VHYPERLINK “http://www.merriam-webster.com/dictionary/vicarious”icariously experiencing the feelings, thoughts, and experience of another of either the past or present. This is the part about Empathy that most people struggle with the most. Empathy can be painful for the one experiencing it. We open ourselves up to the feelings, thoughts and experiences of another person, which in turn can cause a whole host of emotions for us. The best example I can think of is when a good friend of mine lost someone very close to her. While I did not have a relationship with the person who died, I did have a relationship with my friend. As she talked to me about memories and the fears of going on in this life without her loved one, my throat grew tight, my stomach ached and my head hurt. In that moment, I was vicariously experiencing the emotions and even the physical symptoms of my friend’s pain. I, of course, wasn’t feeling it to the extent my friend was, but I definitely had a glimpse into what she was dealing with.

Without having the feelings, thoughts, and experience fully communicated in an objectively explicit manner. Here is the trickiest piece about Empathy. This part is basically saying that we will vicariously experience the feelings and thoughts of another person WITHOUT them having to tell us specifically what it is they are feeling and thinking. For instance, in my earlier example with my friend who had lost her loved one, she did not specifically tell me the type of sadness and grief she was experiencing. She did not list the thoughts she was having, yet I was able to experience some of those things with her because of empathy. This portion of the definition is basically telling us that we shouldn’t need the outward signs, the detailed explanations or the actual experience in order to feel empathy for another person.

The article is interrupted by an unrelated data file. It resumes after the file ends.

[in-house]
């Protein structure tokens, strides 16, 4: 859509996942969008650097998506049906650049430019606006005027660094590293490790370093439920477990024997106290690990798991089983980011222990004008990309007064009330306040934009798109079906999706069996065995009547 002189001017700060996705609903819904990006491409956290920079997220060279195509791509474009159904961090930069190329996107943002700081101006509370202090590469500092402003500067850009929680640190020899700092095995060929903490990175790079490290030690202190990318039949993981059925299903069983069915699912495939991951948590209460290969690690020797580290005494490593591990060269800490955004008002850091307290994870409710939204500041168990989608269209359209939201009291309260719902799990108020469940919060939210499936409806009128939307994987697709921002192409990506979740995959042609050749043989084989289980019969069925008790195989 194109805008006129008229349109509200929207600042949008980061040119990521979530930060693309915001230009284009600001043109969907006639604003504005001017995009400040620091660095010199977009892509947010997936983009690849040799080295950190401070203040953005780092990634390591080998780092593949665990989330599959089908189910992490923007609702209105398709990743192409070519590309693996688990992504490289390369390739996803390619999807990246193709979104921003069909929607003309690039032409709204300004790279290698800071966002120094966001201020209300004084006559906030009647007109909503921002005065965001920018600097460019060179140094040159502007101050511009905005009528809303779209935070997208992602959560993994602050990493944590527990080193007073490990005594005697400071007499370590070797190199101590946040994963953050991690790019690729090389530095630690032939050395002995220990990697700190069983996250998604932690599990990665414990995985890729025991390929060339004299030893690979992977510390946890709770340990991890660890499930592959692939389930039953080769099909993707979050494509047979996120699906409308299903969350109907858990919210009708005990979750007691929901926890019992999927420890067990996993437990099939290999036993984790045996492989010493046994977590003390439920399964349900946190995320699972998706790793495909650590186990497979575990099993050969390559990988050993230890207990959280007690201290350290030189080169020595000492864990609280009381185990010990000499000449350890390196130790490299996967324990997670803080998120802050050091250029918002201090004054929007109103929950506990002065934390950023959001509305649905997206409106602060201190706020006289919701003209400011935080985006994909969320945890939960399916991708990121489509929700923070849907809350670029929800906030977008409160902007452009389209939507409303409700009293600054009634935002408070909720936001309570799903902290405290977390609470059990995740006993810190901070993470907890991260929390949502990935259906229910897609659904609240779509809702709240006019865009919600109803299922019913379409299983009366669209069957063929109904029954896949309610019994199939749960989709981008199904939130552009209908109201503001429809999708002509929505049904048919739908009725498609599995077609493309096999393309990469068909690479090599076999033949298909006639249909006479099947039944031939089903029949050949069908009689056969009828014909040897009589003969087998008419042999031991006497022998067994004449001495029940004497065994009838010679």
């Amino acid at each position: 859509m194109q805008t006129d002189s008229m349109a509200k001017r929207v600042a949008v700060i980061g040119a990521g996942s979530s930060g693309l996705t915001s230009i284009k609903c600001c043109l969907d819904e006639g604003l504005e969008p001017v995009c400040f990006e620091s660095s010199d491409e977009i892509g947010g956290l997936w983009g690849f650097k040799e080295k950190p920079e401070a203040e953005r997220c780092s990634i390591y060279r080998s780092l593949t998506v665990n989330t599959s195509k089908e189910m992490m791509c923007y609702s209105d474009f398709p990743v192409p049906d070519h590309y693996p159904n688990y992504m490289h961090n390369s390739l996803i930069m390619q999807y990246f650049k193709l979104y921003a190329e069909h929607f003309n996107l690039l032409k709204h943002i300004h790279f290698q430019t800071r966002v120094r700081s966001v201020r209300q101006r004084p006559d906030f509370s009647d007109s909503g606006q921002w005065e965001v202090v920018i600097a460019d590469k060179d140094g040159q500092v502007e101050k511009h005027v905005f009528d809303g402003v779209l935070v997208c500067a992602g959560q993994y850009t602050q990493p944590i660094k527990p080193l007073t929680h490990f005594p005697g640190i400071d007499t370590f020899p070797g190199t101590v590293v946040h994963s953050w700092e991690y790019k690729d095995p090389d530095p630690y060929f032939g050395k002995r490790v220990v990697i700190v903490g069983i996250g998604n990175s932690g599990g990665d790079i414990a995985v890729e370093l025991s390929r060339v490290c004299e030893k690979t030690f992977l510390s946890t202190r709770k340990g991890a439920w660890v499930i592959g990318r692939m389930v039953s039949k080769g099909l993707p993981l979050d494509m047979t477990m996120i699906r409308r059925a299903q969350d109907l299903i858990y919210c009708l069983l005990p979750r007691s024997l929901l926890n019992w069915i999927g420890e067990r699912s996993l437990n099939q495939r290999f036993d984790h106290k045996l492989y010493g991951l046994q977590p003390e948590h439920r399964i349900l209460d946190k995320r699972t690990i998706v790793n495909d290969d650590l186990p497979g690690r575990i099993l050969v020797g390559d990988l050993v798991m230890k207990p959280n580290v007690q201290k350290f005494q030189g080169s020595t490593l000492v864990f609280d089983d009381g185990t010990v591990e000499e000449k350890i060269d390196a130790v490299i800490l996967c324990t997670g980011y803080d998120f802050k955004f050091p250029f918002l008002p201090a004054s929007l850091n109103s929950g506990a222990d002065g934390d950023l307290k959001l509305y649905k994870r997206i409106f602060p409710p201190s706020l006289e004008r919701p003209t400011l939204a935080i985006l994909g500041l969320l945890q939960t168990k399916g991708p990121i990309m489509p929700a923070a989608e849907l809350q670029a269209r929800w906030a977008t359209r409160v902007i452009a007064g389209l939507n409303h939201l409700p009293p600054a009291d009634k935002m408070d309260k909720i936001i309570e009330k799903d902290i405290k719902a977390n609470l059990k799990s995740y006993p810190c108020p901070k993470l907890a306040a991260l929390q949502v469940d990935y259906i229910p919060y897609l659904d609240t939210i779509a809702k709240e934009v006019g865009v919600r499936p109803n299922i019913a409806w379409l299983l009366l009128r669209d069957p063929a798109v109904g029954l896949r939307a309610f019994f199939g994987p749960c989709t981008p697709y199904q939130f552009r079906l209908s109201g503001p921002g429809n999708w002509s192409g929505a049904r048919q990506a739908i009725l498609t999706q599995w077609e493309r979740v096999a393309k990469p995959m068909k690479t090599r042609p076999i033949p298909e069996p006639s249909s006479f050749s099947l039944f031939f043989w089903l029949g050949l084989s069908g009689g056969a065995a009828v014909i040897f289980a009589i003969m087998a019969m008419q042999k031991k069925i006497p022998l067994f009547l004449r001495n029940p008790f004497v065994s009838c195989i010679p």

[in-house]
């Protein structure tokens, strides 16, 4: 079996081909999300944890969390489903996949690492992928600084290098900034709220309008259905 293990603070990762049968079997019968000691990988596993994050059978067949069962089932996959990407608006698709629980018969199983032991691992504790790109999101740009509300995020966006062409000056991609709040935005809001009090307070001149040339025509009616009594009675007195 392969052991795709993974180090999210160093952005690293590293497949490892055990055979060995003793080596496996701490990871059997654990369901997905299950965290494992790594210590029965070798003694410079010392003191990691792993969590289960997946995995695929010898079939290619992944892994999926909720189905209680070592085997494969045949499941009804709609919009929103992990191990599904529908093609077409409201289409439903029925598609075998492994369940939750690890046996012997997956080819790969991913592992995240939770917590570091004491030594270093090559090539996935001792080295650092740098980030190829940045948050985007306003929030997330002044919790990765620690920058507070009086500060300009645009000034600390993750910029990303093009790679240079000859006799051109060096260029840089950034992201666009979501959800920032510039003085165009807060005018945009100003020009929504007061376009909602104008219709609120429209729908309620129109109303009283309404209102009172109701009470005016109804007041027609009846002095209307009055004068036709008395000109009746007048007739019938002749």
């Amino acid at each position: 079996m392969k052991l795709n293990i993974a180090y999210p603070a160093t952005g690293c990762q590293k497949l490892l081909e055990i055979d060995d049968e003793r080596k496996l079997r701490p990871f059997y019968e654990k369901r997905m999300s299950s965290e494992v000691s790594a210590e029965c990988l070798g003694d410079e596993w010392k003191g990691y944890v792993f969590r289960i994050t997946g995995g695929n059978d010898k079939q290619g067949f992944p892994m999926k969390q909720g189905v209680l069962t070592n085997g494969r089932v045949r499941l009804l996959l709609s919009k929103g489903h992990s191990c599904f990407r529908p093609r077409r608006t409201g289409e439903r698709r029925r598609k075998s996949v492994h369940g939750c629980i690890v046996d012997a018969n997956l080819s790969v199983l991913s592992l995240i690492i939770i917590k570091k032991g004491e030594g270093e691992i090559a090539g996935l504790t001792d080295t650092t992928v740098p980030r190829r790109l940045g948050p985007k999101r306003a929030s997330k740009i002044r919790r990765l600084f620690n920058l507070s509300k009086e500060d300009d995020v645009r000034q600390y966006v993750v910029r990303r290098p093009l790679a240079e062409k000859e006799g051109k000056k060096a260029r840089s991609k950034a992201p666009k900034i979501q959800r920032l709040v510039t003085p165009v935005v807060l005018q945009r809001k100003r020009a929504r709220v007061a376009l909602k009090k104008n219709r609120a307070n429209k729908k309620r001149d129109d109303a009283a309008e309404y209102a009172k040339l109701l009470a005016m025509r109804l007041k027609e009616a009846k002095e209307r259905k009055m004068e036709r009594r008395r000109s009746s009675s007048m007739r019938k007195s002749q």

I suppose you can look at empathy as emotional rabbit ears. We all remember the rabbit ear antennas our televisions used to have in order to get a signal. Well, empathy is kind of like those rabbit ears. There are emotional signals coming off of people each and every day and if your emotional rabbit ears are positioned right, you can pick up that signal and tune in to what people are feeling, thinking and/or experiencing. Thus, deepening and improving the quality of your relationships with others by allowing those you care about to feel understood and supported by you.